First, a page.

I think it’s important to pay attention to how union busting is taking place elsewhere in the nation to be able to spot its techniques. Union busting has been happening for as long as unionization has been happening, and some of its practices have remained the same for many years. 

For instance, I would bet upwards of $100 that Bates will offer a wage increase to hourly facilities and/or dining workers very soon. This is a way of discouraging unionization by being able to say, look, we are already giving you increased wages, and you don’t need a union to get that. 

However, these increases are typically small and don’t guarantee further increases in the future. Unionized workers earn 11.2% more in wages than their non unionized peers on average. 

A union isn’t just about increasing wages, but the promise of higher pay is often used to manipulate workers out of unionizing. 

Am I sitting in on any decision making meetings, and do I have the financial acumen to know exactly how this will play out? Of course not. I want to make it clear that my belief is purely speculation. However, I have studied union busting enough that I suspect this is a move Bates will make.

No Evil Foods, a vegan meat company, recently saw a unionization effort by workers that failed during its voting process. This vote took place, however, after a series of anti-union meetings where management disguised their anti-union propaganda as “education.” 

These meetings characterized unions as businesses that stand in the way of the relationship between workers and management. Executives told employees that they would “start at zero” in the bargaining process. Labor law prohibits employers from threatening to take away benefits from workers who support unionization.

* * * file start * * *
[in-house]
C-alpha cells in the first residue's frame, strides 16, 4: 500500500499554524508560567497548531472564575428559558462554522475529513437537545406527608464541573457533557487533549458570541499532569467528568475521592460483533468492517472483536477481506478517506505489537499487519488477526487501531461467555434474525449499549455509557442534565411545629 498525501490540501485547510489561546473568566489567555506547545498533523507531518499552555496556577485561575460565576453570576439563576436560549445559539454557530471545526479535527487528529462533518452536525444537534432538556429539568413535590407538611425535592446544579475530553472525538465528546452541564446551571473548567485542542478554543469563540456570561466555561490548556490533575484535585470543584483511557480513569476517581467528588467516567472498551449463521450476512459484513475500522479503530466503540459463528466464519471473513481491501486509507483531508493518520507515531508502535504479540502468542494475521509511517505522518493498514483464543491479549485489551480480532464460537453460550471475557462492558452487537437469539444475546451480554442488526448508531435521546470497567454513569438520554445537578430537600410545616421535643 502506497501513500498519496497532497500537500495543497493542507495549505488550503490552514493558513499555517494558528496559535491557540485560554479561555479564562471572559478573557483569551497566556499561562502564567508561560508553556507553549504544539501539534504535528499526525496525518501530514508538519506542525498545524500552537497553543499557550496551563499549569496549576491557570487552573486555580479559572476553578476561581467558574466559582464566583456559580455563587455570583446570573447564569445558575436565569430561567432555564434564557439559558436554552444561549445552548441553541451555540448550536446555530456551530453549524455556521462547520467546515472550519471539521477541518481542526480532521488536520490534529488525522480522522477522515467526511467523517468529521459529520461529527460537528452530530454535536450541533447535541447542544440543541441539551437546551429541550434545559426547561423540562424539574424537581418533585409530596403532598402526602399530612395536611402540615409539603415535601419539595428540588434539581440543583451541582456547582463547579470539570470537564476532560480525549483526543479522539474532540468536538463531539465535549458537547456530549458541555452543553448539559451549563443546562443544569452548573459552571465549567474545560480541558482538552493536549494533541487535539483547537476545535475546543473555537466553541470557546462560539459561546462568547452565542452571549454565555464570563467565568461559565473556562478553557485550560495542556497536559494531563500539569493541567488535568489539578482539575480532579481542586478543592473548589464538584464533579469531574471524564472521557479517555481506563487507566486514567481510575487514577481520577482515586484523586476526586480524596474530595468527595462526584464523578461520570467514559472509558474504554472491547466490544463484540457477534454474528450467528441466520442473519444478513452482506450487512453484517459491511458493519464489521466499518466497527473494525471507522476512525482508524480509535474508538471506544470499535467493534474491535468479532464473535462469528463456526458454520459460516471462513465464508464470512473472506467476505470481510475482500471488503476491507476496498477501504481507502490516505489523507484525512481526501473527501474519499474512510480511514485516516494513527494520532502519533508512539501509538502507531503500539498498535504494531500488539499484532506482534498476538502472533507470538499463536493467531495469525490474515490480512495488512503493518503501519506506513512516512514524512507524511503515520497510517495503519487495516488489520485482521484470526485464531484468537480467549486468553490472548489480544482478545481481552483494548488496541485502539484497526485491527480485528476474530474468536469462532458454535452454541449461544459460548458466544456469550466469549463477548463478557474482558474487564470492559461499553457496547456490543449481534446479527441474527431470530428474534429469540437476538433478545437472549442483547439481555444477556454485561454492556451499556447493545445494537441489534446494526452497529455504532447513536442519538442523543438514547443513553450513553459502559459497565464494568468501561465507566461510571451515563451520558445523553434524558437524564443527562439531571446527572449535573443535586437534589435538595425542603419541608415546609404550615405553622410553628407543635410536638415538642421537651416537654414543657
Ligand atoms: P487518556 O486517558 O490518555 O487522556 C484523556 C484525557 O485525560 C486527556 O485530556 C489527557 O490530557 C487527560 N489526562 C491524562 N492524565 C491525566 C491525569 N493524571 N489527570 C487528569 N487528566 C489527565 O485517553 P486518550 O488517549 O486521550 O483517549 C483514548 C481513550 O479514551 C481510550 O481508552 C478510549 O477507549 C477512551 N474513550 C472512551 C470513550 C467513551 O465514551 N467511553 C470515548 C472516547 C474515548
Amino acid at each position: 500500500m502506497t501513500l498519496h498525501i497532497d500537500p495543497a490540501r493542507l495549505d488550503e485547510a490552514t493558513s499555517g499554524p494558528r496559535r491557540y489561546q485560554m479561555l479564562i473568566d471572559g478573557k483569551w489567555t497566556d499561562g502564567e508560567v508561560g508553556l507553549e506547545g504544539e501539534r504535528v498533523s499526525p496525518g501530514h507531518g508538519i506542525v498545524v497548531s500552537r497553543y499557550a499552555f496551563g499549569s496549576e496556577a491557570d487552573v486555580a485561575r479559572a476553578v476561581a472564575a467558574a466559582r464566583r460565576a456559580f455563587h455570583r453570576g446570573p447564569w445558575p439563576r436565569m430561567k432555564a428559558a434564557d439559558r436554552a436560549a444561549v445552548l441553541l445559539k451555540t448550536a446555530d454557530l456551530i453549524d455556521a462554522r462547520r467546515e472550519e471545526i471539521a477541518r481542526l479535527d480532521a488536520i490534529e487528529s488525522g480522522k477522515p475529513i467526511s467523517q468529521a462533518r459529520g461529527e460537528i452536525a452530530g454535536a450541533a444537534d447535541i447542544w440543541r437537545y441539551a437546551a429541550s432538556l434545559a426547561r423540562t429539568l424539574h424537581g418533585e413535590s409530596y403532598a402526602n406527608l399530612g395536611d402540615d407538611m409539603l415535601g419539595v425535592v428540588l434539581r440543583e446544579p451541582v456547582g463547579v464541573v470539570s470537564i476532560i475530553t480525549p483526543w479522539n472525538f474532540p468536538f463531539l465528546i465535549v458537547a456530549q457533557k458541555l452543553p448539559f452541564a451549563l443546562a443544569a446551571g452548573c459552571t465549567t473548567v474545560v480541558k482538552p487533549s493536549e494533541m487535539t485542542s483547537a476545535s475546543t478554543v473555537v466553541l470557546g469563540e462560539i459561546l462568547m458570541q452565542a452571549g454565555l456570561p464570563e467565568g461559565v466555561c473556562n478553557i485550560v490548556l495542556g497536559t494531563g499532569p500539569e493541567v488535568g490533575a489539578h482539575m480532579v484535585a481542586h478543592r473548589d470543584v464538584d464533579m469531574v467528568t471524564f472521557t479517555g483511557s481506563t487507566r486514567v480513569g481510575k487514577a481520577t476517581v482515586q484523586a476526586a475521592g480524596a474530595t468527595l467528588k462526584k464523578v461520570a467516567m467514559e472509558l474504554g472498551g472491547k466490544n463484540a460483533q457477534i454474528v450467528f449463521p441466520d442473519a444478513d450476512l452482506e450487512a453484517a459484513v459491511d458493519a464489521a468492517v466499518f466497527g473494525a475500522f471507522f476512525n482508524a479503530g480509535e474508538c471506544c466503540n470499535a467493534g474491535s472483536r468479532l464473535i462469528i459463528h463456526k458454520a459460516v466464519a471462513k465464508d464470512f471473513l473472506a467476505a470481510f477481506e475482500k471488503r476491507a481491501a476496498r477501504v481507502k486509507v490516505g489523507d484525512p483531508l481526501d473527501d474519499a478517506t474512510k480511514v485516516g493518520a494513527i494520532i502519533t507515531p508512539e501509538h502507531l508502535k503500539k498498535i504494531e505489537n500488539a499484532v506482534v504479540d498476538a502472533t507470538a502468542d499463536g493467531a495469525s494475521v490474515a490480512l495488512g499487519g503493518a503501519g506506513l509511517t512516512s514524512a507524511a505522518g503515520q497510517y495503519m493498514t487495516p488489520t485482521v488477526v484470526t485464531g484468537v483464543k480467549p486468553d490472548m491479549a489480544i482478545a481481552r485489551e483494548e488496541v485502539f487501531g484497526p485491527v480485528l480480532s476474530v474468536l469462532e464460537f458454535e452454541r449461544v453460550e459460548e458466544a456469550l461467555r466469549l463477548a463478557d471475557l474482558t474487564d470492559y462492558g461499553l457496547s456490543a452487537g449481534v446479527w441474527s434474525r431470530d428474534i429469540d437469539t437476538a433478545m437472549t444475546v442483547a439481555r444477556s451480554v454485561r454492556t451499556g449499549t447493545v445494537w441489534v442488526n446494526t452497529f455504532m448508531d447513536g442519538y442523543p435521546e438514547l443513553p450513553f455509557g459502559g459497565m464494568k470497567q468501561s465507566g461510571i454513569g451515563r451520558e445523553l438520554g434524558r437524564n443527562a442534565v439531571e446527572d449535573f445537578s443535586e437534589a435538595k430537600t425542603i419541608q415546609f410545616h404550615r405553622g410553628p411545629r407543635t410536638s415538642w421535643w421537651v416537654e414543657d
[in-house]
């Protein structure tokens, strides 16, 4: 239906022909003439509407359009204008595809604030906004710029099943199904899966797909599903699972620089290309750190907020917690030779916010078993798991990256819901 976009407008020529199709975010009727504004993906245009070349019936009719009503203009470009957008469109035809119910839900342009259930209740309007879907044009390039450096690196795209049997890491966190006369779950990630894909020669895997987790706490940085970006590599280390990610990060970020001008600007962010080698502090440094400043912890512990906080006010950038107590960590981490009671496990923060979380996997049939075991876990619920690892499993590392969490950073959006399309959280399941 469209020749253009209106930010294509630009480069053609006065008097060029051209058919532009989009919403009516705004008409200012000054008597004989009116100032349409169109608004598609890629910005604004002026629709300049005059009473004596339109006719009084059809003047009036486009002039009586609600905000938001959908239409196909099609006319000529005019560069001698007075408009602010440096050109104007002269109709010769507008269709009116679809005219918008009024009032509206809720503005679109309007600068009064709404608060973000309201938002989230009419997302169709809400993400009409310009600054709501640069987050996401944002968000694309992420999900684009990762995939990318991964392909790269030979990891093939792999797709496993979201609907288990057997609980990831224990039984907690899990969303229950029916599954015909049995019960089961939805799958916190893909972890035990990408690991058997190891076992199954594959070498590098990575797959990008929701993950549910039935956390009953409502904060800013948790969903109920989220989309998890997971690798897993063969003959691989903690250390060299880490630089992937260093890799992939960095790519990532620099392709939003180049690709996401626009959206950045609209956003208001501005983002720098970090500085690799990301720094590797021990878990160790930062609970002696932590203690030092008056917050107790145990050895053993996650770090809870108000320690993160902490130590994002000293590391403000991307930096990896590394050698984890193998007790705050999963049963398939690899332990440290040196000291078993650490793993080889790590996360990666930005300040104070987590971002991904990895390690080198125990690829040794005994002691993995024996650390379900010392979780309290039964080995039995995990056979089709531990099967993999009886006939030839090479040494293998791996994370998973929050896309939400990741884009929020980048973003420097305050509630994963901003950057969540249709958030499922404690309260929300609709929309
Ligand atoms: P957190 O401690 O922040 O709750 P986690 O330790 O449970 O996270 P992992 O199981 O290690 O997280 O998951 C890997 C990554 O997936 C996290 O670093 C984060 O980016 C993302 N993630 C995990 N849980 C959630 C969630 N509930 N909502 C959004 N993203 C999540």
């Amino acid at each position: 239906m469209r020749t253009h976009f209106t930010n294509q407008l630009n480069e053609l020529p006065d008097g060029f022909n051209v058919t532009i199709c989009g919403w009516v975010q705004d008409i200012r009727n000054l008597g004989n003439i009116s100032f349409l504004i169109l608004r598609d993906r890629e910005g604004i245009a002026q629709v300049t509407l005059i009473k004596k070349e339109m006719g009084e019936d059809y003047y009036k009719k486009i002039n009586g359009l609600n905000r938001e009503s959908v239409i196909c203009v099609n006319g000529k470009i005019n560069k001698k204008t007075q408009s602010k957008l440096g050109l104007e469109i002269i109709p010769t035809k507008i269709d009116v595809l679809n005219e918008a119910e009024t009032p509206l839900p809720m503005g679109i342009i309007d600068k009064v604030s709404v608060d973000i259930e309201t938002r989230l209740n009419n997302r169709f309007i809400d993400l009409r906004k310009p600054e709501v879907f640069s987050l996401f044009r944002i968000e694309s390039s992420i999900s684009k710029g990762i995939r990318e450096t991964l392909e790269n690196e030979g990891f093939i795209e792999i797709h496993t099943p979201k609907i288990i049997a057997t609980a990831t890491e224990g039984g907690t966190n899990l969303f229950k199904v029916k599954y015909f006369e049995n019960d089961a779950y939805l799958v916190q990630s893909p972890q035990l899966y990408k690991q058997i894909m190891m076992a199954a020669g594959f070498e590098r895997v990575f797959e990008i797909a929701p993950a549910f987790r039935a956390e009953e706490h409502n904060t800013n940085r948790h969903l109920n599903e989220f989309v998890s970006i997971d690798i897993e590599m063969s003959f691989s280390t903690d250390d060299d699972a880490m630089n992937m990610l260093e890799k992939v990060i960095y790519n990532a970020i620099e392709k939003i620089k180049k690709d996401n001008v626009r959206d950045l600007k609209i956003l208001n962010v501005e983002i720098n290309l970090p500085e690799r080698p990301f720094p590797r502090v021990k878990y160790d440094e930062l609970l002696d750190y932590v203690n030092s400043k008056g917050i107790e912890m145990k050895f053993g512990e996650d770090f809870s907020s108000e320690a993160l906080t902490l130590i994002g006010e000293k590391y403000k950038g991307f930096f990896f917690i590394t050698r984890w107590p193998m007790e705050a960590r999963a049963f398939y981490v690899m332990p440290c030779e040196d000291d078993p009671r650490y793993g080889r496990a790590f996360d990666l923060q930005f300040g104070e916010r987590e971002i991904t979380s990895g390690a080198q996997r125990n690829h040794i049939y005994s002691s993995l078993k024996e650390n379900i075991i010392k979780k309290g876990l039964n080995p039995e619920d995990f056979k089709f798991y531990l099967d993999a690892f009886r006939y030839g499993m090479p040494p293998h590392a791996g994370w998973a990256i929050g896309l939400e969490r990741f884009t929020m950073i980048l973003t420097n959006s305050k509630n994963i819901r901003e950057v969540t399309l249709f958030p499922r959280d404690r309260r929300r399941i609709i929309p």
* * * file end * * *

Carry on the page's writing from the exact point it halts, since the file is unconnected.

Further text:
However, nothing is guaranteed in negotiation, and it is understandable that employees want to keep what they are already given. The bottom line is that BESO has already committed to not compromising on any benefits in negotiation; flyers from BESO were distributed at Friday’s demonstration stated “when we form a union we start negotiations from our current wages, benefits, and working conditions– and bargain upwards!” 

At No Evil Foods, management also over-exaggerated the cost of union dues and characterized unions as being for white men. Contrary to that implication, according to a 2020 report from the Economic Policy Institute,  “unions and collective bargaining help shrink the Black–white wage gap.” That same report stated that unionized women have 5.8% higher hourly wages on average than comparable non-unionized women. 

We should be very suspicious of any attempts by anyone besides employees and BESO themselves to engage in “education” about what a union will mean. Many union busting techniques are illegal, but there is an ever-changing landscape of ways to work around these laws and create new critiques of unionization. As convincing as they may seem, they are all deployed to intimidate employees to prevent them from achieving the full rights available to them. 

TLDR: Dear Students, I support BESO fully. Even if you don’t, you should support each employee’s right to choose their representation without interference from the administration. Dear Administration, now that we all know a little more about union busting…we’re looking at you.